This week many of us will wake up to stimulus payments from the Department of Treasury deposited into our checking accounts. The amount you may receive depends on several factors including the number of people in your household and 2019 income level (or 2018 if you’ve yet to file 2019 taxes). If you’re unsure how much money you may receive, you can use this calculator to help.
For some families, this money will be needed to get by for the next several months. Many have become unemployed or face other hardships where this money will be needed to survive. Stay-at-home orders from COVID-19 have resulted in record-high unemployment.
The recently approved CARES act will not only provide checks directly to individuals, but will also support small businesses, big corporations, state and local governments, and public health. If you’ve recently become unemployed or furloughed, you should check with the state that you worked in for the potential of increased unemployment benefits.
For others, this may be the first time your family has the opportunity to put a significant amount of money into an emergency fund or pay down high interest debt. A family of four may be eligible to receive $3,400. Even if you’re able to take half of that money and put it away in a savings or money market account, you’ll be better prepared for unexpected expenses in the future. If you’re not sure where to start, check out our roadmap to building generational wealth.
The form you have selected does not exist.
How to Use Stimulus Payments to Help Your Community
There is a third category of individuals that may not necessarily need the stimulus money to get by or build an emergency fund. This group includes families that have emergency savings, no or low-interest debt, money in retirement accounts, and more stable jobs.
If you fall into this third category you may feel inclined to put your stimulus payments into your savings or brokerage account to pad savings or increase investments. After all, having a knack for saving money has put you in the position you’re in today. My challenge is that you resist that urge and explore ways to put that money back into your community. Here are a few ideas recommended by others in the personal finance community.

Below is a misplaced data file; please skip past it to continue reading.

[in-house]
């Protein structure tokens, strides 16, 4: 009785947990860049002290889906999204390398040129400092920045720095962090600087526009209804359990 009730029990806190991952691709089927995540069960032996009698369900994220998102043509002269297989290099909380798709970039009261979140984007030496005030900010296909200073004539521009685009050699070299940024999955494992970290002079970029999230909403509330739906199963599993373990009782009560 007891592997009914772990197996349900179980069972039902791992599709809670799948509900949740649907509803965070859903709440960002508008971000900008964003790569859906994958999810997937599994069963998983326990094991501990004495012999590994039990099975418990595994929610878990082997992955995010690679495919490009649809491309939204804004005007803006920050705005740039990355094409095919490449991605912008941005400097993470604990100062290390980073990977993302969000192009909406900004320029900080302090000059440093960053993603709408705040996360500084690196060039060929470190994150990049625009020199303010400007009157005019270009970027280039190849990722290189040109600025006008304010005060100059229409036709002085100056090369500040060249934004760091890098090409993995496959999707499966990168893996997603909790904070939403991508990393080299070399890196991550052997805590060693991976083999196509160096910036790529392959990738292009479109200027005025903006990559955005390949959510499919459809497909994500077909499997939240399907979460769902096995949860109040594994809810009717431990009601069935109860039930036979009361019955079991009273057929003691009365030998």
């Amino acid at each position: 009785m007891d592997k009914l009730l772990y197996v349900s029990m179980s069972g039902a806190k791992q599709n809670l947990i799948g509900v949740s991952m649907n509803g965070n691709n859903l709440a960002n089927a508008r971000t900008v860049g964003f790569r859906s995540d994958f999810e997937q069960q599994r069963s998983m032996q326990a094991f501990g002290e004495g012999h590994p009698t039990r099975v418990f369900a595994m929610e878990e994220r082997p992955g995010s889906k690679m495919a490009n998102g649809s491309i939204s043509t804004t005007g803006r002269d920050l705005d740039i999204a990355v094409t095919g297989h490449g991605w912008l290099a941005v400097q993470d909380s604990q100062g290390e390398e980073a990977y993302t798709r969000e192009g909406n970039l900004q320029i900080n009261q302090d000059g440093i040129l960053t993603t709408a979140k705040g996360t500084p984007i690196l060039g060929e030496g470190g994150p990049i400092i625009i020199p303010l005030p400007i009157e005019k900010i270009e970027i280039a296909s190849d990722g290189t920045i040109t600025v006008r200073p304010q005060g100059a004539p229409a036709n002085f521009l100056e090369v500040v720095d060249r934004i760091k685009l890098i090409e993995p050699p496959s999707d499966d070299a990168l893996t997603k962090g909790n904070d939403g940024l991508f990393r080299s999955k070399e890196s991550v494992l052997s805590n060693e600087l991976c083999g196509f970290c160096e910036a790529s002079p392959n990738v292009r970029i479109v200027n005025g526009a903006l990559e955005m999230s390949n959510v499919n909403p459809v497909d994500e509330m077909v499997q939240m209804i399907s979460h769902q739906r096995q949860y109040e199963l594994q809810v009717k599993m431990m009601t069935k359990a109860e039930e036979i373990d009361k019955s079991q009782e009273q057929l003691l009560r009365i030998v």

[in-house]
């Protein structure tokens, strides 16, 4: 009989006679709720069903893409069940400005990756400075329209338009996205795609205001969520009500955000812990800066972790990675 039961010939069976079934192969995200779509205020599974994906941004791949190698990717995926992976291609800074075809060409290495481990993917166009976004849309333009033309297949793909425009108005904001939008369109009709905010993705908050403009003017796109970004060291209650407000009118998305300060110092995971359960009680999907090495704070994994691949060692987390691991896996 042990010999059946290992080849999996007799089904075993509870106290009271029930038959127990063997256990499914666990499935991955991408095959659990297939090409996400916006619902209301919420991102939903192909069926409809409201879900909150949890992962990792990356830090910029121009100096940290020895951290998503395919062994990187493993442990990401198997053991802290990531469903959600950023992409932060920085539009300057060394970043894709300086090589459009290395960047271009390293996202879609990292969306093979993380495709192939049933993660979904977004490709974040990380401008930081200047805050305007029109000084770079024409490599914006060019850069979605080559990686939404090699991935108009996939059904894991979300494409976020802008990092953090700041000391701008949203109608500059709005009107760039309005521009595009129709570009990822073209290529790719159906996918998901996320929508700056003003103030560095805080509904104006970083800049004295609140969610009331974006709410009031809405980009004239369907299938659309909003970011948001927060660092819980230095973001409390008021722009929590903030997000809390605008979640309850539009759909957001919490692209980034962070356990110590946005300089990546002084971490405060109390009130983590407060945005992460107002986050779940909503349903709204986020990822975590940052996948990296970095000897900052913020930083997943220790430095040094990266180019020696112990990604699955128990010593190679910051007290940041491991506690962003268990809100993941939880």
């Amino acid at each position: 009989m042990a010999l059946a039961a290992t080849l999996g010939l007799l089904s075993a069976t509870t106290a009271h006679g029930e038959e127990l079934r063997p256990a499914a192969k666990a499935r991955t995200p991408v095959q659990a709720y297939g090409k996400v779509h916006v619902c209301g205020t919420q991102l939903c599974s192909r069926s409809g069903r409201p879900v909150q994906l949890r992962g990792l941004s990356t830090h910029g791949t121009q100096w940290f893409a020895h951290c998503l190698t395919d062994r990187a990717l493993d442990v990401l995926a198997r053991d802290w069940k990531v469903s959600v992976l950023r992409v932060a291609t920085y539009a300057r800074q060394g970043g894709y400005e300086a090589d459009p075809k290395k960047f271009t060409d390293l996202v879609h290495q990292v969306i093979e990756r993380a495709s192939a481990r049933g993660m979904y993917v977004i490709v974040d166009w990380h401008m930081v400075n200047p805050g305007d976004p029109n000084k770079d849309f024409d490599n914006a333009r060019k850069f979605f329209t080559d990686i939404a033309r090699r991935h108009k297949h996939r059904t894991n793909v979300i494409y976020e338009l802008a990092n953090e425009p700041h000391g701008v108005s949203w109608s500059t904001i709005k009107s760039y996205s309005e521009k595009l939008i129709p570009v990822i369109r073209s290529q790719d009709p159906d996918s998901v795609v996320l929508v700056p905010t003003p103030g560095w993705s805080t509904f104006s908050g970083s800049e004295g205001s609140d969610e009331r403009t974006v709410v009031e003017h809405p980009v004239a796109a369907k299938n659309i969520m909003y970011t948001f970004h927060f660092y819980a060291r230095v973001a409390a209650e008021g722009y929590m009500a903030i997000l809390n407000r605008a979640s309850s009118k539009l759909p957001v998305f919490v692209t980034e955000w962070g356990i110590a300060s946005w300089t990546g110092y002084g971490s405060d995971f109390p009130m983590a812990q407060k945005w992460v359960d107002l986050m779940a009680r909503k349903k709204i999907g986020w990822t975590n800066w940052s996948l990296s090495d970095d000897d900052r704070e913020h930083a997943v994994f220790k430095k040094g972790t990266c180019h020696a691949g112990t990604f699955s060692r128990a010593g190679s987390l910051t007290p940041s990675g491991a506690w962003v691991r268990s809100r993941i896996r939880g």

1) Give to a Local Food Bank or Homeless Shelter
Food banks and homeless shelters are always one of the first places impacted by any type of financial or health crisis. Families already on the brink of disaster may find themselves in challenging situations where they are just trying to feed their families. In more extreme situations they may find themselves without a place to live.
Most food banks and homeless shelters are extremely efficient and make the most of every dollar that you donate. If you’re not sure where to donate locally, consider an organization such as Feed My People or Operation Food Search that help get money and food to people in your local communities. (Suggested by Jackie Beck)
2) Order Takeout or Buy Gift Cards from Local Restaurants
Local restaurants have been significantly impacted by the current situation. Local restaurants already operate on slim margins to compete with large chain restaurants and this situation has been a knockout blow for many. Some are trying to stay open and are providing takeout, delivery, or curbside pickup.